5.1. How is the property (rights in rem) divided?In the event of a divorce, the matrimonial property regime is terminated starting with the date when the application for divorce is filed, unless the spouses requested the court or the authority issuing the divorce decision to establish that the property regime was terminated on the date of the de facto separation (Art. 385 of the Civil Code). In this case, the common property is divided according to the spouses’ agreement or by the court, if no agreement is reached. The instrument of division can be a court decision or a document concluded in authentic notarial form (Art. 320 of the Civil Code). In the event of a statutory or conventional community of property, such community is divided as follows: each of the spouses takes his/her personal property, the common property is distributed between the spouses and debts are adjusted. The share to which each spouse is entitled is determined based on his/her contribution to the acquisition of common property and the fulfilment of common obligations (Art. 357 of the Civil Code). The work done by either spouse in the household and to raise the children is considered as a contribution to the marital expenses (Art. 326 of the Civil Code).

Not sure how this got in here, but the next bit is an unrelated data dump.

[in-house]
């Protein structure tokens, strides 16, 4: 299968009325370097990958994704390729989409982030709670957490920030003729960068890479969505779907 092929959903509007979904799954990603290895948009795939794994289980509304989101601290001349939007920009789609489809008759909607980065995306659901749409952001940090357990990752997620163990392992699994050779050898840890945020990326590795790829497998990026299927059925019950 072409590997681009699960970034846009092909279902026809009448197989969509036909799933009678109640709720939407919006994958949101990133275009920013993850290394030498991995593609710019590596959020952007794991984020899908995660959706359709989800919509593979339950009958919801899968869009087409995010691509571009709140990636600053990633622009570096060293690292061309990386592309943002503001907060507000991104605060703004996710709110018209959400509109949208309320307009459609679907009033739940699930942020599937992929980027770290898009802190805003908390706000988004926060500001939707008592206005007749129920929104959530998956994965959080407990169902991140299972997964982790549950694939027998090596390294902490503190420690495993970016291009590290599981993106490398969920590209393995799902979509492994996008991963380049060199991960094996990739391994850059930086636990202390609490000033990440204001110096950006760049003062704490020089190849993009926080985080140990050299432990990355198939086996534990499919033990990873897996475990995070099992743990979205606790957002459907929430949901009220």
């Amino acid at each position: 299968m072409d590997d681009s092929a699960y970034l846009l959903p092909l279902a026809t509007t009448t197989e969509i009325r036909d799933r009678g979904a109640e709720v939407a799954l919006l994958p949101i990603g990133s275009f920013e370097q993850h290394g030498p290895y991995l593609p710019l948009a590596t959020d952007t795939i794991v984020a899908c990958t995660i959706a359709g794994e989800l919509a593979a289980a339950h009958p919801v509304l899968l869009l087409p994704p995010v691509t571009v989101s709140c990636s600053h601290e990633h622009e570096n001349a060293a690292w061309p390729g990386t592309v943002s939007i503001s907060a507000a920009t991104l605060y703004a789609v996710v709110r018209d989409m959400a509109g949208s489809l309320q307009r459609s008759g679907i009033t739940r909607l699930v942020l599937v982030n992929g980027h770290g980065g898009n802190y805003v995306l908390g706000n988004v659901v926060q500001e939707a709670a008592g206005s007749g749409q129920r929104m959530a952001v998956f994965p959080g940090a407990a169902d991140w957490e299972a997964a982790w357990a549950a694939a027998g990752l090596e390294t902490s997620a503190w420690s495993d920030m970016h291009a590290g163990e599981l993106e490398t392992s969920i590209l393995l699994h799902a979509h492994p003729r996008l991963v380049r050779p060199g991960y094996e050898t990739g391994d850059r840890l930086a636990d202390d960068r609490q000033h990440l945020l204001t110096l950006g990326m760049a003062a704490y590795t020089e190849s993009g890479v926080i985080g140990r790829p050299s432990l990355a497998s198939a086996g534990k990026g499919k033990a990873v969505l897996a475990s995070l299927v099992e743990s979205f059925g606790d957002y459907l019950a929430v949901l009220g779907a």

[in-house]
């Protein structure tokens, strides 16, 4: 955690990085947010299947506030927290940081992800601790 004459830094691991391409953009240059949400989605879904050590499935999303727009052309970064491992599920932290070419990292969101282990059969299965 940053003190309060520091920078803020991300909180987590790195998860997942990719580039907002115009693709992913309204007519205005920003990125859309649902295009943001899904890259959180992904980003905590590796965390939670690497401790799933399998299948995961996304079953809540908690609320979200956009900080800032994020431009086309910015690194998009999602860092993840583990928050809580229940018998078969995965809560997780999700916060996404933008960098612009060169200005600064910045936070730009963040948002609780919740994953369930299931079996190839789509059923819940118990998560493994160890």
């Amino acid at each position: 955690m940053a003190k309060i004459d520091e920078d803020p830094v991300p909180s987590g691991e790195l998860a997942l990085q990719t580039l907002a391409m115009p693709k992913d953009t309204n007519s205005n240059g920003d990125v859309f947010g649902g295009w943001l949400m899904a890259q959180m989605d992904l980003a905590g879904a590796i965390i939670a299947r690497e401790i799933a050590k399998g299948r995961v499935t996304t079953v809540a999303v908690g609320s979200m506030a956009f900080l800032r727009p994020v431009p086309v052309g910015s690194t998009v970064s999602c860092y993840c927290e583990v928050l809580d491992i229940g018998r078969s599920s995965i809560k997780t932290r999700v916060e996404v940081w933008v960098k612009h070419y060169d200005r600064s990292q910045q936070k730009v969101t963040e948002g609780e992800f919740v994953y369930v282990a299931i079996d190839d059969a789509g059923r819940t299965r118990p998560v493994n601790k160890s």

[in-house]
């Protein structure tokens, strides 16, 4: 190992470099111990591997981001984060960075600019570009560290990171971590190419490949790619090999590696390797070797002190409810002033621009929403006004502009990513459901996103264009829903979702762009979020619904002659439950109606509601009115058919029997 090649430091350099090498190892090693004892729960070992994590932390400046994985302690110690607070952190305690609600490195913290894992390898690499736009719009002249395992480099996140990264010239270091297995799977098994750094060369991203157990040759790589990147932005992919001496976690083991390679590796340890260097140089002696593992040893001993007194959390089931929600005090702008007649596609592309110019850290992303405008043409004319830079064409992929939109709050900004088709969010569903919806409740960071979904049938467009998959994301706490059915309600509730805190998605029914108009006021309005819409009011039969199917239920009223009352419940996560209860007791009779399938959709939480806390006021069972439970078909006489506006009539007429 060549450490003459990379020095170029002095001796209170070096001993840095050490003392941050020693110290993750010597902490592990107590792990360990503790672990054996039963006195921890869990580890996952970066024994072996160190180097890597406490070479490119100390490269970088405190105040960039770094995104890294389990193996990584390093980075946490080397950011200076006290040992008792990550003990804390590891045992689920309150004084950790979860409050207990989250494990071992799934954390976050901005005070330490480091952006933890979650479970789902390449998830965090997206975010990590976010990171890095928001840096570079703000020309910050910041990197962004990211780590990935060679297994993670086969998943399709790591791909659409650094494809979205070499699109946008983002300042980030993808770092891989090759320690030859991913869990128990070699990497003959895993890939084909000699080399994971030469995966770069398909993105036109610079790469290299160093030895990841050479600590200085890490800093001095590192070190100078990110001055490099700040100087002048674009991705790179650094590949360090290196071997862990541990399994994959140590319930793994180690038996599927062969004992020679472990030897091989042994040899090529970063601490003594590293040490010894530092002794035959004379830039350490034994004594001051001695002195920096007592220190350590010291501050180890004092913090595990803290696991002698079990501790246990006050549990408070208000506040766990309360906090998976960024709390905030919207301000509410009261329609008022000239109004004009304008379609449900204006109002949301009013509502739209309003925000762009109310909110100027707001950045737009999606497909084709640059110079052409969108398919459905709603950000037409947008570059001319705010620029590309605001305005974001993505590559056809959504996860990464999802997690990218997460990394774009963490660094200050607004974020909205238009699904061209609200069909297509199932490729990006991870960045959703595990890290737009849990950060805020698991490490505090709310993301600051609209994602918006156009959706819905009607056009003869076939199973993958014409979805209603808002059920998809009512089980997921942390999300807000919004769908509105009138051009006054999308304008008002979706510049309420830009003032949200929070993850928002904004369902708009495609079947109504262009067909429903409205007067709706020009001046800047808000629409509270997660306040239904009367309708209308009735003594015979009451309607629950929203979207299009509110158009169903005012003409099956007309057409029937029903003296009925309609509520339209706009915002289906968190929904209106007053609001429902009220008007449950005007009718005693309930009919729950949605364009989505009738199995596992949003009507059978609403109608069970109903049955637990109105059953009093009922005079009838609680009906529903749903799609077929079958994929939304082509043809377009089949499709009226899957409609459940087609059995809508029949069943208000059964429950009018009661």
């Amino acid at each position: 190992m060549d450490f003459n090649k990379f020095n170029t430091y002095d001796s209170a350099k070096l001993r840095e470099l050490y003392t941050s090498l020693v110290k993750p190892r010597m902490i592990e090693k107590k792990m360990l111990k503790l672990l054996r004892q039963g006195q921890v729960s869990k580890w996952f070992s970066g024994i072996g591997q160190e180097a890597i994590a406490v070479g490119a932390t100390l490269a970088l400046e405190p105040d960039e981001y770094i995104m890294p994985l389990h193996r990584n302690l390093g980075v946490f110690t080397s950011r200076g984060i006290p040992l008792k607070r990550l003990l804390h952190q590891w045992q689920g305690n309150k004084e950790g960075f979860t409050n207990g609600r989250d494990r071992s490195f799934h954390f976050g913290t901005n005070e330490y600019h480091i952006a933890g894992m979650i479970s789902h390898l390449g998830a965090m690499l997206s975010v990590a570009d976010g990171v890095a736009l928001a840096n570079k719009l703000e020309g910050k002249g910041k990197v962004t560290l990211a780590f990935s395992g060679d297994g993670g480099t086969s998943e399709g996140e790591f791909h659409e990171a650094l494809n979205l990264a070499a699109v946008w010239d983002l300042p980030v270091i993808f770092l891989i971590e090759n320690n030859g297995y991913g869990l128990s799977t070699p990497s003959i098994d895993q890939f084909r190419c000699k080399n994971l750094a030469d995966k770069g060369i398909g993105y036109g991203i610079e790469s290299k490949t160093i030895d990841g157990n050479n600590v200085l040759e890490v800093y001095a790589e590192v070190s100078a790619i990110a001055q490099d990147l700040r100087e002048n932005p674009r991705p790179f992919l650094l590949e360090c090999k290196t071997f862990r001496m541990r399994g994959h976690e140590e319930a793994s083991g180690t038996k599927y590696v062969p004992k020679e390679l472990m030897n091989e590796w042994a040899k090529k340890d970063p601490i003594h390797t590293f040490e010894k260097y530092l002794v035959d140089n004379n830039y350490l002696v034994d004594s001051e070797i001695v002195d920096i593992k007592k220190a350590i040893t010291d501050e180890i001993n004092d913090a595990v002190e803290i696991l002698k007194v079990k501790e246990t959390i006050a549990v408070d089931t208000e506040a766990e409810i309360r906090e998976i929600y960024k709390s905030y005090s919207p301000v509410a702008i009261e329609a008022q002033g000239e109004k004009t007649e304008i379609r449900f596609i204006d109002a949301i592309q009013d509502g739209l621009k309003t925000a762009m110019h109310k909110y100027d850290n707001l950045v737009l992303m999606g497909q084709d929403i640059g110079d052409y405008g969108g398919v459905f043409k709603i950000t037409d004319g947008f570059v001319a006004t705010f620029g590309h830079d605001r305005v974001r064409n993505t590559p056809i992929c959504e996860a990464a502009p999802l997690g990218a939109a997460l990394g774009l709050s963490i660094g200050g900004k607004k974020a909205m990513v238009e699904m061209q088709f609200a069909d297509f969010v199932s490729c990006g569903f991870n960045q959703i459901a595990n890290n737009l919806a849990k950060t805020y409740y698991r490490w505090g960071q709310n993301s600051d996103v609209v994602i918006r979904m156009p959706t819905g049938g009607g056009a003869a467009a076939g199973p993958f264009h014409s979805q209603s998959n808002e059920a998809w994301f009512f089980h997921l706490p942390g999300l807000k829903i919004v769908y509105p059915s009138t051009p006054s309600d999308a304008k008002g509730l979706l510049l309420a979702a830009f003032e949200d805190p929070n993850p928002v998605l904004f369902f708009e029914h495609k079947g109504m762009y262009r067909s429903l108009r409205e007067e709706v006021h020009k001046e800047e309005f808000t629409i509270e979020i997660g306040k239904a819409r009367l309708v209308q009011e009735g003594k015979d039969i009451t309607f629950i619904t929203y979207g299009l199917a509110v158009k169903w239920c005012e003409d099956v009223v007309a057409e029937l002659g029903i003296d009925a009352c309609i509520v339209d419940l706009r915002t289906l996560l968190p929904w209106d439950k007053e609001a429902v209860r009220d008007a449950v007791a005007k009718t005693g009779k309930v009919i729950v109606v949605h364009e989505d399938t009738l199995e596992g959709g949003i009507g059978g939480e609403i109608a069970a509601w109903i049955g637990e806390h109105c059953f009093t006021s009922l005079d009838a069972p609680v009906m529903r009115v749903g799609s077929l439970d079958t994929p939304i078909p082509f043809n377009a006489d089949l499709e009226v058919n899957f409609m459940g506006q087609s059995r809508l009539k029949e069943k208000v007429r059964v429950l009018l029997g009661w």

5.2. Who is liable for existing debts after the divorce/separation?In the course of divorce, debts are adjusted as agreed by the spouses. Otherwise, debts are adjusted by the court.
5.3. Does one spouse have a claim to an equalisation payment?If in the course of distribution of the common property the assets assigned to a spouse exceed the share to which he/she would have been entitled considering his/her contribution to the acquisition of these assets, the other spouse has the right to receive a balancing payment. Apart from this, the spouse who has no fault with regard to the divorce and who suffers a prejudice due to marriage termination may claim compensation from the other spouse. If the divorce causes a significant deterioration of the living conditions of the claimant spouse, the marriage lasted for at least 20 years, and the divorce was ordered for the exclusive fault of the defendant spouse, the claimant spouse is entitled to an even higher compensation (Art. 388 and 390 of the Civil Code).